Remember that this is your path, not the path of others. You must walk it differently and not try to compare your progress with your peers. If you find that the good fortunes of others weigh upon you heavily, consider getting off social media like Facebook as people mainly post positive (and fake) news about themselves there. Sometimes it can become very distracting.

No matter what happens, we only get one shot at life, so if you experience a little failure, keep trying and remember, there's always someone out there who's willing to help but sometimes you have to ask before they realize that they're in a position to give it. 

Monday, June 10, 2019

Teaching Responsibility to kids with Autism


When you have kids at school, it's fairly common for them to go on overnight excursions and come home with many of the wrong items in their luggage or without phones, chargers backpacks etc. 

This sort of behaviour should be well and truly disappearing by about age 15 but some kids particularly those with autism, may carry it on much later in life. Sometimes into their twenties and beyond. 

In this post, I want to look at some of the techniques for reducing this behaviour.

The Three Categories

When travelling, kids generally fall into three broad categories;


  • The ones who never actually unpack their bags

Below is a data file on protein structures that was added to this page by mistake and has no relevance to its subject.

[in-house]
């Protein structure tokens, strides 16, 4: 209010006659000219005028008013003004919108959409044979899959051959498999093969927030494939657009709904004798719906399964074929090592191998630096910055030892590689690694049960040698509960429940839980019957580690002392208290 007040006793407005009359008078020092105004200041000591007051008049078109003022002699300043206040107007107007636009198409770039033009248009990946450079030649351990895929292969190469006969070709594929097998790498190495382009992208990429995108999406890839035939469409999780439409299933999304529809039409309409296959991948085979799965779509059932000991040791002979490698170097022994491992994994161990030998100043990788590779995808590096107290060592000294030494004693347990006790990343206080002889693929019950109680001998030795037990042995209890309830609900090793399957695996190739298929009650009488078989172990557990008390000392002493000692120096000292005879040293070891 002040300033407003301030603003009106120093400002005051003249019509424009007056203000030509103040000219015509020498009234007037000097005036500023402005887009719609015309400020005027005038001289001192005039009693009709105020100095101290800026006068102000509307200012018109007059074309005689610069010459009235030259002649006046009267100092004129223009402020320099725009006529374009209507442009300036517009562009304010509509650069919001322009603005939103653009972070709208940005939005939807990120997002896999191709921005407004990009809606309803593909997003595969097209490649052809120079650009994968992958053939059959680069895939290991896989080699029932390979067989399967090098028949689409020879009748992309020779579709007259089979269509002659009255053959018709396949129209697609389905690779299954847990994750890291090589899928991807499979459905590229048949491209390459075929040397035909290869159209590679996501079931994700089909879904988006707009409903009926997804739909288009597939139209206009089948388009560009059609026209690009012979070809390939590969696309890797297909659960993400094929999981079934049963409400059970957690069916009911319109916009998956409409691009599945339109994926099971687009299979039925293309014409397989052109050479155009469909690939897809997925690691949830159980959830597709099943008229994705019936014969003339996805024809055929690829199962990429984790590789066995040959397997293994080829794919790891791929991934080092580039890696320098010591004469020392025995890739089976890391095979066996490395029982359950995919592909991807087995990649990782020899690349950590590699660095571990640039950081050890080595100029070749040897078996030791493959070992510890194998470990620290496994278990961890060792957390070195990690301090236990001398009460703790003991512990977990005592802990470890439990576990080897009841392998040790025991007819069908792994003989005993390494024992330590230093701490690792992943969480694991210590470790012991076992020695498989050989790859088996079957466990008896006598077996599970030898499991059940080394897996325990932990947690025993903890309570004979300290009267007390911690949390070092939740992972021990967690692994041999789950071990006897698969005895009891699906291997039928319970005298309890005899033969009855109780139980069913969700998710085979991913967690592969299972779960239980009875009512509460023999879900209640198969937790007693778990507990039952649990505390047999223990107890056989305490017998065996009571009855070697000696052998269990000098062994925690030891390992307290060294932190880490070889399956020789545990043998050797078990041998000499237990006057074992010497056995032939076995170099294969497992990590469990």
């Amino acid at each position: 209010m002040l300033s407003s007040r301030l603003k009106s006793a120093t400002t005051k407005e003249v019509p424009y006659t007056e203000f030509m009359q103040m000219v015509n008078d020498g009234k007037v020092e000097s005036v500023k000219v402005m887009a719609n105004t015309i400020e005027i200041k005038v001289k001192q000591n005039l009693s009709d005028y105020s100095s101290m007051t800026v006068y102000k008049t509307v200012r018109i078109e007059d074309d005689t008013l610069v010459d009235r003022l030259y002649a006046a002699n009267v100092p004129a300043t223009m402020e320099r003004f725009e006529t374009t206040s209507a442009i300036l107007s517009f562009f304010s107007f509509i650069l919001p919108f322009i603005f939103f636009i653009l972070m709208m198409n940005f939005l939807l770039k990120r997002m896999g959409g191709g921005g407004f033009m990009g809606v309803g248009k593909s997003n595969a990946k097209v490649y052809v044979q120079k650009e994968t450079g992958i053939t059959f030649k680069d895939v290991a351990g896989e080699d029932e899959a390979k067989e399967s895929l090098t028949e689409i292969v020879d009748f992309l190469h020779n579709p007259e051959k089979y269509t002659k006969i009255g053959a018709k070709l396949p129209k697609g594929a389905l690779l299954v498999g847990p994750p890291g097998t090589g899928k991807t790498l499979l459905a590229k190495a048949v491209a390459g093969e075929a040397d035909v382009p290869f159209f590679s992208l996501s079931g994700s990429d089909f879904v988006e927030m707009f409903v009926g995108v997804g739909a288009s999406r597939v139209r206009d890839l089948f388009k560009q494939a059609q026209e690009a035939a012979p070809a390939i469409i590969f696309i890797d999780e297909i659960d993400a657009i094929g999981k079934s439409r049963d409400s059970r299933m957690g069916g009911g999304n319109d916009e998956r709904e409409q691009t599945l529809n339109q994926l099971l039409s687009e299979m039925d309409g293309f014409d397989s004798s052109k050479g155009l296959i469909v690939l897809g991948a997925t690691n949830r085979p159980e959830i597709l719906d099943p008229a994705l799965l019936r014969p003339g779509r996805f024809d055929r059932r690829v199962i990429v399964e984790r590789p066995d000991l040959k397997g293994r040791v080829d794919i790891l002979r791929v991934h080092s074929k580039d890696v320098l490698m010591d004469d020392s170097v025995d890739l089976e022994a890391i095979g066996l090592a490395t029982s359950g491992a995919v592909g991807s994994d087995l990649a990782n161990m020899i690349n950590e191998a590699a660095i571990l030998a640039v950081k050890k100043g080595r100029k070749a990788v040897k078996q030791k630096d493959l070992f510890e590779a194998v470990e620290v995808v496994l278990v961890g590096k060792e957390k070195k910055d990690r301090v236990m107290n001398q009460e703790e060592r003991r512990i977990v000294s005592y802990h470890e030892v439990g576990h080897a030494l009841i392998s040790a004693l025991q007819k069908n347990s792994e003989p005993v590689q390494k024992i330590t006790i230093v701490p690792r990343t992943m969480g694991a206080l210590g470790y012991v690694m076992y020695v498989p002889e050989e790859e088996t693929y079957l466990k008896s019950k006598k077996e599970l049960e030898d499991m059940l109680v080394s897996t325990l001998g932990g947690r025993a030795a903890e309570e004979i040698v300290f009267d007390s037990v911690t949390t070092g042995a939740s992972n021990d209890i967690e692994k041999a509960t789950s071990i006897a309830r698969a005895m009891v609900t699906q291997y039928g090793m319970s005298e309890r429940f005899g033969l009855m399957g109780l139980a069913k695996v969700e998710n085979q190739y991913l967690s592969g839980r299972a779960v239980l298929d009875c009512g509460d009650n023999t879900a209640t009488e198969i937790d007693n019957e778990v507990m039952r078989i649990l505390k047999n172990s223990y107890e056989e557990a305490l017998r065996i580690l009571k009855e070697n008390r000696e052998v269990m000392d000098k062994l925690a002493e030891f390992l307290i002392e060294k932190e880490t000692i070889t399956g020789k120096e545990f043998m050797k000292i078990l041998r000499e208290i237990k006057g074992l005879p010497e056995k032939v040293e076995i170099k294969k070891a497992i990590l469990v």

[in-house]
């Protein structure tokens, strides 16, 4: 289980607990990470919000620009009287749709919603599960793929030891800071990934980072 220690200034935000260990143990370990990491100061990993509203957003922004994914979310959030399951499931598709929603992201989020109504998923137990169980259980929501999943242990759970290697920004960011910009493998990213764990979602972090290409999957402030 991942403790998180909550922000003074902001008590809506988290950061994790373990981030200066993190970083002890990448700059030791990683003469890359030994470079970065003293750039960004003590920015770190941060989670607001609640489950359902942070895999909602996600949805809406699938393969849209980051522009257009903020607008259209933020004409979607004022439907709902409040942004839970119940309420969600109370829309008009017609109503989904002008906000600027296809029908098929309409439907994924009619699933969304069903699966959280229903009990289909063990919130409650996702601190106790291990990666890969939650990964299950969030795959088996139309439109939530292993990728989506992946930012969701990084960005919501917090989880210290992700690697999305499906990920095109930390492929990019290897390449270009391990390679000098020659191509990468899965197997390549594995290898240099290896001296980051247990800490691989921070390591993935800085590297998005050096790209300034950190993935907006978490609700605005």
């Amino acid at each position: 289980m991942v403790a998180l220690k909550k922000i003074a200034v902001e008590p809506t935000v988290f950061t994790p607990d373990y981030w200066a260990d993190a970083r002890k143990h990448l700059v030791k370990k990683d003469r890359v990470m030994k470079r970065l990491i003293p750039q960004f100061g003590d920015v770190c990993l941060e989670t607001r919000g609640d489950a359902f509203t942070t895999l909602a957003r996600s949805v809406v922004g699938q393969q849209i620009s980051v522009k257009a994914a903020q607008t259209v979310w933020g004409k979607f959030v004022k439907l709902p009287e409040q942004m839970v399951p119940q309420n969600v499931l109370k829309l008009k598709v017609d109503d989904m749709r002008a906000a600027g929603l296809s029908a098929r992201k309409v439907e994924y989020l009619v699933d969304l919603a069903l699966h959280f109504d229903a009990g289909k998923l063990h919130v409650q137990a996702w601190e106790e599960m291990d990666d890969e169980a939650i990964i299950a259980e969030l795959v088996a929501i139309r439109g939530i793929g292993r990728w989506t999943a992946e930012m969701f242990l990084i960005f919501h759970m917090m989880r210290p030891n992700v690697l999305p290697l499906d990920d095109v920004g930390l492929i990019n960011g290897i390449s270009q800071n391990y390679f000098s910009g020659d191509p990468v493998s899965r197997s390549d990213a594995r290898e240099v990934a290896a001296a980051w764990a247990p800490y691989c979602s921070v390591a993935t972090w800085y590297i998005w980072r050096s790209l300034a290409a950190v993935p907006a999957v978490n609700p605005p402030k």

These kids will live, sleep and sometimes even swim in the same clothes while on an excursion or camp. They're usually oblivious to the smell and will say that their mother forgot to pack items without ever having unzipped their bags to check.  They rarely leave anything behind.
  • The ones who are excessively neat
    These kids will fold everything sharply and put it back into their bags. On paper, they sound like the best kids in the world. Unfortunately, this excessive neatness can often be a warning sign of other neuroses.
  • The kids who throw their gear everywhere
    These kids make a giant mess and it's little wonder that their clothes eventually end up missing under the bed, tangled up in blankets or in the luggage of other kids. They don't actually know or care about which clothes are theirs. When packing, they simply shove everything in sight back into their bags. These are the kids who always lose clothes and who always bring a whole heap of clothes home which aren’t theirs.

Losing Clothes

Regardless of behaviour modification, putting your child’s name and phone number on everything will significantly increase the return rate but there’s also a few things you can teach your kids so that things don’t get lost in the first place. 

It’s in your best interest to drum into them, a procedure for getting changed at an early age. At home this is easy, you simply put a washing basket in their bedroom and teach them to put clothes in it when they take them off. It sounds easy but it's at least six months of daily teaching.



When they're on a camp, it's not so easy but if you've already got the basket concept working, you can lean on this by providing a small bag that is brightly coloured and telling them that this is their "washing basket" when they're away from home. It's even better if the bag can be attached to their bed where it's in plain sight all the time.  It's somewhat more difficult in tents.

If you can, switch to the coloured bag at home for a few weeks before their trip just to get them used to the idea. 

Losing Objects